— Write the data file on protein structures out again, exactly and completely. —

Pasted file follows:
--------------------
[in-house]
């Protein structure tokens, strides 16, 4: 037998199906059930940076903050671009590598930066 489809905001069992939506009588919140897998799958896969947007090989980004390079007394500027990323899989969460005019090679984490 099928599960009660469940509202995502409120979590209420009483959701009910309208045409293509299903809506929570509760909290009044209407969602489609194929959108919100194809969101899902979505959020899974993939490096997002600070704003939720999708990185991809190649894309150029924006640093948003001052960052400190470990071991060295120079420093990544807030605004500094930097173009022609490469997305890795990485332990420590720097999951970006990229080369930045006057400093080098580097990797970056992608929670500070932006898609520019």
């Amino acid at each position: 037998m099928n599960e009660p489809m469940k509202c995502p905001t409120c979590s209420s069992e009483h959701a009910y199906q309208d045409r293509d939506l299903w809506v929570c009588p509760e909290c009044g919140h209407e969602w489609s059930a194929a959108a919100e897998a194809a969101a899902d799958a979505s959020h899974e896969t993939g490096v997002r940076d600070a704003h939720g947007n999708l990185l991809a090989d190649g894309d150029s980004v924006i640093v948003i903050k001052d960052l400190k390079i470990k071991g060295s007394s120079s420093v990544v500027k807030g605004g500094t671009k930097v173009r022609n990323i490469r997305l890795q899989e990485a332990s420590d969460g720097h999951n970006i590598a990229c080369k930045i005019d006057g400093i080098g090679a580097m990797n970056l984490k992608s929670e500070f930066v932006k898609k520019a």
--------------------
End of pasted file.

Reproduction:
[in-house]
């Protein structure tokens, strides 16, 4: 037998199906059930940076903050671009590598930066 489809905001069992939506009588919140897998799958896969947007090989980004390079007394500027990323899989969460005019090679984490 099928599960009660469940509202995502409120979590209420009483959701009910309208045409293509299903809506929570509760909290009044209407969602489609194929959108919100194809969101899902979505959020899974993939490096997002600070704003939720999708990185991809190649894309150029924006640093948003001052960052400190470990071991060295120079420093990544807030605004500094930097173009022609490469997305890795990485332990420590720097999951970006990229080369930045006057400093080098580097990797970056992608929670500070932006898609520019």
């Amino acid at each position: 037998m099928n599960e009660p489809m469940k509202c995502p905001t409120c979590s209420s069992e009483h959701a009910y199906q309208d045409r293509d939506l299903w809506v929570c009588p509760e909290c009044g919140h209407e969602w489609s059930a194929a959108a919100e897998a194809a969101a899902d799958a979505s959020h899974e896969t993939g490096v997002r940076d600070a704003h939720g947007n999708l990185l991809a090989d190649g894309d150029s980004v924006i640093v948003i903050k001052d960052l400190k390079i470990k071991g060295s007394s120079s420093v990544v500027k807030g605004g500094t671009k930097v173009r022609n990323i490469r997305l890795q899989e990485a332990s420590d969460g720097h999951n970006i590598a990229c080369k930045i005019d006057g400093i080098g090679a580097m990797n970056l984490k992608s929670e500070f930066v932006k898609k520019a």